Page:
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mence another, before he can understand in what those peculiarities consist.

The observations of the Author on Latin pronunciation are few, but on this subject it was not necessary for him to enlarge. There exists not any uniformity of practice among the learned of the different nations of Europe, from which rules could be deduced, and the prejudices and customs which have been so long prevalent are not to be removed. The anomaly, however, of some modes of pronunciation seem to be so evident, that an improvement may at least be suggested. Pax, pakis --- Felix, felikis, might offend modern ears; but an ancient Román might be in no small perplexity on hearing Par, pasis-Felir, felisis. Tiara and totius, he would know, but toshius would be a strange sound to his ears.

The General Rules of Genderare, in this Grammar, given before the declensions. This arrangement, which to some perá sons may seem objectionable, but which is the arrangement adopted in some other grammars, appears to us to be the correct one, since the pupil who has mastered the distinctions will be prepared, very much to his advantage, to proceed with the declensions. In the sections which comprise the declensions, no unnecessary examples are introduced, and in all anomalous cases, the requisite information is conveyed with perspicuity; the necessary explanations being never rendered embarrassing by a confused brevity of remark. The section on the pronouns has received considerable enlargement from the Translator, and is sufficiently copious. The numerals are very excellently displayed. A large proportion of the work is devoted to the verbs, which, in their several kinds, are treated of with great clearness and fulness; and lists are furnished of the various irregulars in the different conjugations. On the prepositions, there are two valuable sections; and the section on the conjunctions which follows them, is equally creditable to the Author's judgement and taste.

These qualities, however, are particularly to be remarked in the Syntax, which occupies nearly one half of the volume. A more copious and better arranged Syntax than is generally found in the grammars in common use, has long been desired by instructors. Philosophical grammar was less studied and less understood when the prevailing systems were drawn up, than it has since been; and the various lights which have been cast upon the most curious and interesting subjects of philological' investigation by modern critics and other writers, afford advantages to a grammarian in respect to the essential qualities of his art, by which he may diminish or remove the perplexities which attend the study of a particular language, and present a knowledge of its principles in the most simple,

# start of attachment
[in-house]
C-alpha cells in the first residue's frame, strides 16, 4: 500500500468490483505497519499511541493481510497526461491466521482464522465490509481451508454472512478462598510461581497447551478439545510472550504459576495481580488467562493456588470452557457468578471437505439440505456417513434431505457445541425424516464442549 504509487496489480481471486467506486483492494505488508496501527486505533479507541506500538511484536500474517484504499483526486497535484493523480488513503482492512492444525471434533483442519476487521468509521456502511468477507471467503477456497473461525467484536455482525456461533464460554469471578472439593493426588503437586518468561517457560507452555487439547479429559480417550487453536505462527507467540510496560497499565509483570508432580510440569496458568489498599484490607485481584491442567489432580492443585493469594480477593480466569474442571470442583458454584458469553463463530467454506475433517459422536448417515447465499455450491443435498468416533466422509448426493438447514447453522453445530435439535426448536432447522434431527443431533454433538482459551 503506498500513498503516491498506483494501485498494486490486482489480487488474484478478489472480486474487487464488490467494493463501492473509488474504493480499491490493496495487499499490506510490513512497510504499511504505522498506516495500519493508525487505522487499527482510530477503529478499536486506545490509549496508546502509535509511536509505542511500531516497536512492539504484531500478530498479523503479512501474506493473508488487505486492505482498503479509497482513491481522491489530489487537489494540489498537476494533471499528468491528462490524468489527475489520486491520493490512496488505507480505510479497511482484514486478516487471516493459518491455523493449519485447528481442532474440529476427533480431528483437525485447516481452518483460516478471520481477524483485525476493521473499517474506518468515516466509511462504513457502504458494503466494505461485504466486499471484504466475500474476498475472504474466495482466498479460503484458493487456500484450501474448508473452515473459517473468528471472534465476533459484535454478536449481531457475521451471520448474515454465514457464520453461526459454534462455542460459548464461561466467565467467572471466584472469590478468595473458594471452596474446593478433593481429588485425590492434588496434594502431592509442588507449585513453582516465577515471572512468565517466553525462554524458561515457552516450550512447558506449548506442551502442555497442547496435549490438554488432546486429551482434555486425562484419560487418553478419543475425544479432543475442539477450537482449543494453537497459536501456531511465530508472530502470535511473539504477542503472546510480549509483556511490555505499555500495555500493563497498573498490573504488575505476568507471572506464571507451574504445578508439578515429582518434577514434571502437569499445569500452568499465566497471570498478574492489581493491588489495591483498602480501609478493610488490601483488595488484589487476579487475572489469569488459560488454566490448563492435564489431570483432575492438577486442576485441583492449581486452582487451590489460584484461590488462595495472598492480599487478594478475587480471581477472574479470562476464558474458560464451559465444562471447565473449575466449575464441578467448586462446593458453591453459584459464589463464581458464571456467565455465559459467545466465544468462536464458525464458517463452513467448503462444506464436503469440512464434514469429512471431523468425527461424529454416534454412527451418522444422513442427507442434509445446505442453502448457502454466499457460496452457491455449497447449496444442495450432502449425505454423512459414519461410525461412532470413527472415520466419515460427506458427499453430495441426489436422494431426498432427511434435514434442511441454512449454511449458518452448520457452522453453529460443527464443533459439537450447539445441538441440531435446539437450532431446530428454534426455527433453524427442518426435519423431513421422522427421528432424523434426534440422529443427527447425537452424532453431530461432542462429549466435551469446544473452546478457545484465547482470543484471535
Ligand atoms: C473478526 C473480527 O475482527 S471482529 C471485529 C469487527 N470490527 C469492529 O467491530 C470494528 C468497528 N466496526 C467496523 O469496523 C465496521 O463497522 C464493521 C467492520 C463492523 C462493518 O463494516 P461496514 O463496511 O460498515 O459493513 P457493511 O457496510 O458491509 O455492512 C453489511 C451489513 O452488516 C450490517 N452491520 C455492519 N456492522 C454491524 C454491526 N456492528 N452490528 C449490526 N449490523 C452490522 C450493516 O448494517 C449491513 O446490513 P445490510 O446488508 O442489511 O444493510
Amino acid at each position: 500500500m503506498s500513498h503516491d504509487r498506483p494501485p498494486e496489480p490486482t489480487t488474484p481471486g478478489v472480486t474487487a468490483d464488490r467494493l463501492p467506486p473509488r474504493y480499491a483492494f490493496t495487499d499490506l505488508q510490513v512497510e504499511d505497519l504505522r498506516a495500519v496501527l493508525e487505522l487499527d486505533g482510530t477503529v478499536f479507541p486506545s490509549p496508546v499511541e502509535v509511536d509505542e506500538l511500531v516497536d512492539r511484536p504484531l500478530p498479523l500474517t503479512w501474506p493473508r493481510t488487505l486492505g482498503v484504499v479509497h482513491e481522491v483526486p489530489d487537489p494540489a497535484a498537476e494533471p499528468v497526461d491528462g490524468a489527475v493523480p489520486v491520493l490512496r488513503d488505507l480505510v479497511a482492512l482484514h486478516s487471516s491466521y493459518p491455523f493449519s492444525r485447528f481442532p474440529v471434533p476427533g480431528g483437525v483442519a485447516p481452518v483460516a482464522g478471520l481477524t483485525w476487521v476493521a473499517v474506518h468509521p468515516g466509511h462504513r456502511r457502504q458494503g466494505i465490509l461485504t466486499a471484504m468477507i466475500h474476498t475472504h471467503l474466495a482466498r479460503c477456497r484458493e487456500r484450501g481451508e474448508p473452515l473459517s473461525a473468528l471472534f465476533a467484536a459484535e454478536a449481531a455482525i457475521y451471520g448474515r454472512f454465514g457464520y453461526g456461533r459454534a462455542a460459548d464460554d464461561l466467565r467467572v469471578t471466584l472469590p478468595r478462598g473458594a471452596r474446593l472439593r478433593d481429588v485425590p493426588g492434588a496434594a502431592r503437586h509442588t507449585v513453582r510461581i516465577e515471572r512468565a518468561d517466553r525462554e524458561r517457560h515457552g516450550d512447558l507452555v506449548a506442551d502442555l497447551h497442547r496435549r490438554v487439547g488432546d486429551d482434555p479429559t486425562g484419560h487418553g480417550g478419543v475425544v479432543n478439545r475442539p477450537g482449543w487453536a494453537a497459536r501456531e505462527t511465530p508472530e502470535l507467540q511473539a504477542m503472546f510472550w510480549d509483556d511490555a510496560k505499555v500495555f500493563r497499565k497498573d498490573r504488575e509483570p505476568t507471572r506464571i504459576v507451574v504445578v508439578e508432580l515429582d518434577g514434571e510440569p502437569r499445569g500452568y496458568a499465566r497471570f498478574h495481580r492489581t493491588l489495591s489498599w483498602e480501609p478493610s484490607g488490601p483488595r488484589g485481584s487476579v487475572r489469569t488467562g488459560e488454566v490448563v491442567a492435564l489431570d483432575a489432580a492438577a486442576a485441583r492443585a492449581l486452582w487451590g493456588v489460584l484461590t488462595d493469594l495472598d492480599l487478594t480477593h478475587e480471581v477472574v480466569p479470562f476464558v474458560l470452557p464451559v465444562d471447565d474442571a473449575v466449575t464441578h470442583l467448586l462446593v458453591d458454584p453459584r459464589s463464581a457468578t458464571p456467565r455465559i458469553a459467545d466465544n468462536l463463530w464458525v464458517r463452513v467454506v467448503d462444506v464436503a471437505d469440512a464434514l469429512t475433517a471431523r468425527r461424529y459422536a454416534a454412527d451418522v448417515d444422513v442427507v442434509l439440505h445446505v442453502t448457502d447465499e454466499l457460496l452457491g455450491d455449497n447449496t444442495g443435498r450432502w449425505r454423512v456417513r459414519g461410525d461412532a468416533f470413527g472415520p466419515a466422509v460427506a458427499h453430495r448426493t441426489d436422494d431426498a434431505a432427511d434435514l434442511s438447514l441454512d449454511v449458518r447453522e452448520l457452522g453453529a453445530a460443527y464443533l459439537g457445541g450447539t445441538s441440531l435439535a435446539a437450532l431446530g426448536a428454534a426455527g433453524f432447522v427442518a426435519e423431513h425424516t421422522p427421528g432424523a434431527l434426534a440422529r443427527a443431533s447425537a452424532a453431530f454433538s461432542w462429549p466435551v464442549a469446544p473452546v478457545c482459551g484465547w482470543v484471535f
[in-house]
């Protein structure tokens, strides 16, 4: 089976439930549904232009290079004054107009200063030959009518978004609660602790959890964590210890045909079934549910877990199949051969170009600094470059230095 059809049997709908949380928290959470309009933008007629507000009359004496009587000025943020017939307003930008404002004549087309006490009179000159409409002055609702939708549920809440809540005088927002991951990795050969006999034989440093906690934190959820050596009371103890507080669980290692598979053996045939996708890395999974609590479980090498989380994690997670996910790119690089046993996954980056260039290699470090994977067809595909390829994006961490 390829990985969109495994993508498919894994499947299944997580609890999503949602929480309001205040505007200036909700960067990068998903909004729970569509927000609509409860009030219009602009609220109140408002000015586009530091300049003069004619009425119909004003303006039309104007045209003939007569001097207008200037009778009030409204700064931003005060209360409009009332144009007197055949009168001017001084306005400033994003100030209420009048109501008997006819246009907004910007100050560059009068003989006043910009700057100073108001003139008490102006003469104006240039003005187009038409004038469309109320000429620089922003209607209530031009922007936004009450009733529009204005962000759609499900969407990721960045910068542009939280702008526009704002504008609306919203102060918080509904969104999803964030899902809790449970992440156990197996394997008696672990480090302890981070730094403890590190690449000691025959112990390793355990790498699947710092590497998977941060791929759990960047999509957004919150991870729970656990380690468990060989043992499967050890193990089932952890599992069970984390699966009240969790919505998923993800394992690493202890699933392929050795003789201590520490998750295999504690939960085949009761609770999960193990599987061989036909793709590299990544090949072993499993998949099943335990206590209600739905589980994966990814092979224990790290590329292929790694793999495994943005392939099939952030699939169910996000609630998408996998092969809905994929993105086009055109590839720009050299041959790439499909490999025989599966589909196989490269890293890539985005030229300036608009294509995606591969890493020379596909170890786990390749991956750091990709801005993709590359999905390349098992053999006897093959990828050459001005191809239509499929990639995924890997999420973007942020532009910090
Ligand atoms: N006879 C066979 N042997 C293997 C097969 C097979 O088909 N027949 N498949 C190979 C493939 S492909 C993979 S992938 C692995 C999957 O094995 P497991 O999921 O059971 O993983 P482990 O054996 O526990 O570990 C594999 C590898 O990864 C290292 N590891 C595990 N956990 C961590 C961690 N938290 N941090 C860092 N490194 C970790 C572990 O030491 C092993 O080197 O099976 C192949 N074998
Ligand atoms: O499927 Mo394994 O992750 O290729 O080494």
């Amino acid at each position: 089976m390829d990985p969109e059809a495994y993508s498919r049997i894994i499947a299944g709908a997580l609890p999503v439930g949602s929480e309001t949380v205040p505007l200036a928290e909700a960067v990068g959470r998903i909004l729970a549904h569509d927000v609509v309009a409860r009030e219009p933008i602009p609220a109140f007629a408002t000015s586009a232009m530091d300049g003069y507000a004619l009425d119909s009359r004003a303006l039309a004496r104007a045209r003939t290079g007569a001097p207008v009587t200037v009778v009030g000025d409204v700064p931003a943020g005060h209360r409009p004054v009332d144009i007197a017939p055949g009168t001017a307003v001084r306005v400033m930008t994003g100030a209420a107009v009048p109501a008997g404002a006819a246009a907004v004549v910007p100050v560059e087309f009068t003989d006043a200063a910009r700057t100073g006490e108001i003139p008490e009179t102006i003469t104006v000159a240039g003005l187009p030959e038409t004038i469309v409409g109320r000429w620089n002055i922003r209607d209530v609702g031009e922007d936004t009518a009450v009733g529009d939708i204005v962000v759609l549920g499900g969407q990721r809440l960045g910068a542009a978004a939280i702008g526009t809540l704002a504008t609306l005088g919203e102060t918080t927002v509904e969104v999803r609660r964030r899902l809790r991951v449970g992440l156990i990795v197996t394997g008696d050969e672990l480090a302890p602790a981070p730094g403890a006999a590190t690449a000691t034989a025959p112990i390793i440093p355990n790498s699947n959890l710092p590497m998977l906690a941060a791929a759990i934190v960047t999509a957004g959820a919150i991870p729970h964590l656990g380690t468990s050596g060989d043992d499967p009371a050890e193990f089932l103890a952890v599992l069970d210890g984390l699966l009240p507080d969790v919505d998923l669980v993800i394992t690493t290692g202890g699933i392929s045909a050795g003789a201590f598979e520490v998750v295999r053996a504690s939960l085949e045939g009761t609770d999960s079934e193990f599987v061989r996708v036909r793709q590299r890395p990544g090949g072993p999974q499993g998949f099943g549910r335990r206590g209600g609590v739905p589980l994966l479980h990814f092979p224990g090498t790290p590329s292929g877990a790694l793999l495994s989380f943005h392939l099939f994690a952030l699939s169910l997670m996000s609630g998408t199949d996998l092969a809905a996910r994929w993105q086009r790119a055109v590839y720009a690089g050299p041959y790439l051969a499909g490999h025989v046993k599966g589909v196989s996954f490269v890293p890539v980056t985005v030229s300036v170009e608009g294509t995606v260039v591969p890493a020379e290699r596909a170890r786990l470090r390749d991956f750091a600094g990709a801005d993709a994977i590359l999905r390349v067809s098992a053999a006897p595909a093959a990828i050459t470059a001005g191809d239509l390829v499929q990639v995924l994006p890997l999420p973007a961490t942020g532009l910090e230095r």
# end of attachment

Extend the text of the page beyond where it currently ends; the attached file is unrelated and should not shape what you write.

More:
or at least in a greatly improved form. Some writers on Grammar, it must be confessed, have carried much too far the application of metaphysical principles to the subjects of their researches. To explain obscure relations would seem to be less the object of their pursuit, than to announce some brilliant discoveries, for which they might expect to take credit as the possessors of original genius. Professor Zumpt publishes no intricate theory or fanciful hypothesis, to mislead or to interrupt the attention of his scholars. His knowledge is always used with judgement; and under his cautious direction, the student never loses sight of the objects with which he seeks to become familiar. We cannot too highly prize the Syntax of the volume before us: for precision and fulness, for clearness in the statement of principles, and for pertinent and copious illustration, the several sections into which it is distributed may confidently be recommended to the notice of both teachers and learners.

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Three sections, Of the arrangement of Words in a 'Latin sentence,' Of Grammatical Figures,' and Of the Roman mode of Reckoning,' are appended to the Syntax by the Translator. The last two sections are on Quantity and Accentuation. A useful Index is added. The excellent manner in which the work has been prepared and published by Mr. Kenrick, should not be overlooked. Interruptions in the text, and frequent references to foot-notes are, as he remarks, so repulsive to young readers, that what is presented to them in this way is in great danger of never being read at all.' He has therefore preserved the pages of this volume from every incumbrance of this kind, and has distributed the whole of its contents in the most acceptable and useful manner,

Art. V. 1. A Practical Inquiry into the Number, Means of Employ

ment, and Wages of Agricultural Labourers. By the Rev. C. D. Brereton, A.M, Rector of Little Massingham, Norfolk. Third

Edition. 8vo. pp. 140. Norwich, 1826. 2. An Inquiry into the Workhouse System, and the Law of Mainte

nance in Agricultural Districts. By the Rev. C. D. Brereton,

A.M. Second Edition. 8vo. pp. 124. Norwich, 1826. 3. An Address to the Manufacturers of the United Kingdom, stating

the Causes which have led to the unparalleled Calamities of our Manufacturing Poor, and the Proposal of a Remedy. By William

а Hale. 8vo. pp. 32. Price 6d. London, 1826. 4. Observations on the Nature, Extent, and Effects of Pauperism ; and

on the Means of reducing it. By Thomas Walker, M.A. and

Barrister at Law. 8vo. pp. 96. London, 1826. 5. An Essay on the Circumstances which determine the Rate of

Wages, and the Condition of the Labouring Classes. 24mo.

Edinburgh, 1826. 6. The Cause and Remedy for National Distress : a Sermon preached

at Percy Chapel, Charlotte-street, Fitzroy-square. By the Rev. James H. Stewart, A.M., &c. 8vo. pp. 32. Price !s. 6d. Lons don, 1826. F it be one symptom of a degeneracy of public spirit, when